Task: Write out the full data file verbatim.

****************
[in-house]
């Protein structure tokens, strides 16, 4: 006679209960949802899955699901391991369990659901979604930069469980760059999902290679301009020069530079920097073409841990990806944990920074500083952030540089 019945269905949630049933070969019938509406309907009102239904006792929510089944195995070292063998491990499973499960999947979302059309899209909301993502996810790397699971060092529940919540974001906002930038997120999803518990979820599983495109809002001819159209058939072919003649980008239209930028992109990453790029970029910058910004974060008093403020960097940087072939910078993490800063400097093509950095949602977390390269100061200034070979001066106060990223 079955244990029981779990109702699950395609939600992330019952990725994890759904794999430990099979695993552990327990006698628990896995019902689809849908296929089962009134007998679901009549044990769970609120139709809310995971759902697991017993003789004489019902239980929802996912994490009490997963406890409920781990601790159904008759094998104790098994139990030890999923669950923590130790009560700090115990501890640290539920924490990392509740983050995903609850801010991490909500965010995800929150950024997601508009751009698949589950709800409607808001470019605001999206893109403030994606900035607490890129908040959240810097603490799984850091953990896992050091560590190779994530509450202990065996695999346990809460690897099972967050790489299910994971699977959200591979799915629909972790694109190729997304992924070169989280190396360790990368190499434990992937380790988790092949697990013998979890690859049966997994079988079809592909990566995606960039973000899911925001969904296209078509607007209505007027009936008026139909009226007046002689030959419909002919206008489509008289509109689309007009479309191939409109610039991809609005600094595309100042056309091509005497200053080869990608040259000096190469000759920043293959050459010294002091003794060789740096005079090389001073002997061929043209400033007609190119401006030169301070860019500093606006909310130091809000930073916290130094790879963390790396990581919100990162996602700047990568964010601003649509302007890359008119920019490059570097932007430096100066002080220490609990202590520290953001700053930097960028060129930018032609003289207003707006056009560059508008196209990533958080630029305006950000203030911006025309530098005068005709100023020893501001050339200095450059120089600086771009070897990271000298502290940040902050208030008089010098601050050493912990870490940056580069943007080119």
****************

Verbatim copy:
[in-house]
């Protein structure tokens, strides 16, 4: 006679209960949802899955699901391991369990659901979604930069469980760059999902290679301009020069530079920097073409841990990806944990920074500083952030540089 019945269905949630049933070969019938509406309907009102239904006792929510089944195995070292063998491990499973499960999947979302059309899209909301993502996810790397699971060092529940919540974001906002930038997120999803518990979820599983495109809002001819159209058939072919003649980008239209930028992109990453790029970029910058910004974060008093403020960097940087072939910078993490800063400097093509950095949602977390390269100061200034070979001066106060990223 079955244990029981779990109702699950395609939600992330019952990725994890759904794999430990099979695993552990327990006698628990896995019902689809849908296929089962009134007998679901009549044990769970609120139709809310995971759902697991017993003789004489019902239980929802996912994490009490997963406890409920781990601790159904008759094998104790098994139990030890999923669950923590130790009560700090115990501890640290539920924490990392509740983050995903609850801010991490909500965010995800929150950024997601508009751009698949589950709800409607808001470019605001999206893109403030994606900035607490890129908040959240810097603490799984850091953990896992050091560590190779994530509450202990065996695999346990809460690897099972967050790489299910994971699977959200591979799915629909972790694109190729997304992924070169989280190396360790990368190499434990992937380790988790092949697990013998979890690859049966997994079988079809592909990566995606960039973000899911925001969904296209078509607007209505007027009936008026139909009226007046002689030959419909002919206008489509008289509109689309007009479309191939409109610039991809609005600094595309100042056309091509005497200053080869990608040259000096190469000759920043293959050459010294002091003794060789740096005079090389001073002997061929043209400033007609190119401006030169301070860019500093606006909310130091809000930073916290130094790879963390790396990581919100990162996602700047990568964010601003649509302007890359008119920019490059570097932007430096100066002080220490609990202590520290953001700053930097960028060129930018032609003289207003707006056009560059508008196209990533958080630029305006950000203030911006025309530098005068005709100023020893501001050339200095450059120089600086771009070897990271000298502290940040902050208030008089010098601050050493912990870490940056580069943007080119």